Hellen Obiri Wins the 2023 Boston Marathon
Hellen Obiri won the 2023 Boston Marathon on Monday, finishing in 2:21:38, in one of the most closely contested races in recent years. Amane Beriso of Ethiopia was second in 2:21:50, and Lonah Salpeter was third in 2:21:57.
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Hellen Obiri of Kenya, a two-time world champion at 5,000 meters, won the 2023 Boston Marathon on Monday in 2:21:38, in one of the most closely contested editions of the race in its 127-year history.
Amane Beriso, 31, of Ethiopia was second in 2:21:50 and Lonah Salpeter, 34, representing Israel, with third in 2:21:57.
On a soggy, misty day in Boston, with temperatures hovering around 50 degrees, the women went out at a leisurely pace, which kept almost 30 athletes in a tight pack for the first 10K. At that point, Beriso, who came in with a personal best of 2:14:58, surged to reduce the group down to eight women—miles seven, eight, and nine were swift, in 5:08, 5:10, and 5:09.
Emma Bates, 30, was the lone American to contend for the podium—she stuck with the top group until she had about two miles left. She finished fifth in 2:22:10, a new personal best.
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Obiri, 33, didn’t make a decisive move until the last mile, trying to break Beriso just before making the turn onto Hereford. By the time they reached Boylston, it was clear that Obiri, who has one of the most decorated track careers in history and the leg speed to prove it, was about to win her first major marathon. She trains with coach Dathan Ritzenhein and the On Athletics Club in Boulder, Colorado. Prior to Monday’s victory, Obiri said she learned some lessons following her debut at the 2022 New York City, where she didn’t quite meet expectations, placing sixth—mostly she has realized how much patience the distance demands, she says.
“I was feeling like my body was ready and everything was ready,” Obiri said. “I said to myself, ‘I can’t do it in front. If I can just wait…’ because my coach told me that the marathon is about patience. So I tried to be patient until the right time.”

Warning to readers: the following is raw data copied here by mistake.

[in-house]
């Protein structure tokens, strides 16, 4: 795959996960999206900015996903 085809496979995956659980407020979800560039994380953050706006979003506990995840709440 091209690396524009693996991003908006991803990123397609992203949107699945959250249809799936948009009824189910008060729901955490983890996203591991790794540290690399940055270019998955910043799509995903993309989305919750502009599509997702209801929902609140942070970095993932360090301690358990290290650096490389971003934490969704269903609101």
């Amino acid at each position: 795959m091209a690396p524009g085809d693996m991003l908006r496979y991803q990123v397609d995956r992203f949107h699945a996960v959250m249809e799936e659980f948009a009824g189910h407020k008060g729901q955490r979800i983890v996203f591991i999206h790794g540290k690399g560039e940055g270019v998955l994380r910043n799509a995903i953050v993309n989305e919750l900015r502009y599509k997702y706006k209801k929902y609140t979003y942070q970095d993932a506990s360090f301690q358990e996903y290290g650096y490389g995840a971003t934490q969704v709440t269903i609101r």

Ritzenhein said that Obiri’s fitness had also come a long way since her first attempt at the distance last fall. This time, after big workouts, she wasn’t feeling as beat up, he said. As for race execution? She followed coach’s orders to wait to make any moves until after the famous Newton hills, Ritzenhein said, adding that during long runs and speed workouts her challenge was to always stay behind her teammates instead of leading the way.
On Monday, that practice paid off.
“Her stride looks amazing when she starts rolling,” Ritzenhein says. “You could tell she had a lot of life in her legs there.”
It was a bit precarious for a moment as the top five continued to run in a tight pack, so much so that Ababel Yeshaneh of Ethiopia, who finished fourth, tangled with Obiri with about 5K to go, falling to the road.
“It gets a little dicey. Hellen was in front, so you worry about getting clipped in the back and going down. It didn’t seem to affect her. She got right back in it. Maybe it gave her a little adrenaline boost…she came alive and it looked like she turned on the jets,” Ritzenhein said.
Beriso said she came into Boston well-prepared and thought she ran a “very good” race. If anything slowed her down, she said, it was the weather. “If there was no rain, I could have done faster than what I expected,” Beriso said.
RELATED: How Helen Obiri Set Her Sights on Boston
Salpeter, Israel’s national record holder (2:17:45) placed second at the 2022 New York City Marathon, which she said she drew confidence from on Monday.
“They always say New York is tough,” Salpeter said. “Today was the toughest race, but I really tried to enjoy it and compete. I came here well prepared to see what happened.”
Prior to lining up on Monday, Bates indicated she was confident in her training, calling it the best marathon preparation she’s ever had. She placed seventh at the 2022 World Championships in 2:23:18, which was her previous personal best. She trains with Team Boss in Boulder, Colorado, under coach Joe Bosshard.
On Monday, Bates admitted that she didn’t follow her race plan exactly—Bosshard had told her to hang back and try to “pounce” at the end. But she felt too good to not put herself in contention, leading the race at mile 20. She spotted her coach at that point, shrugged, and smiled.
“I was just like, ‘I don’t know, I guess I’m in the front,’ and he was like, ‘Just go for it,’” Bates said. “And so instincts just kind of kicked in and that’s where I was. It just felt right today.”
Obiri earns $150,000 for the victory, Beriso takes $75,000 for second, and Salpeter takes home $40,000 for third.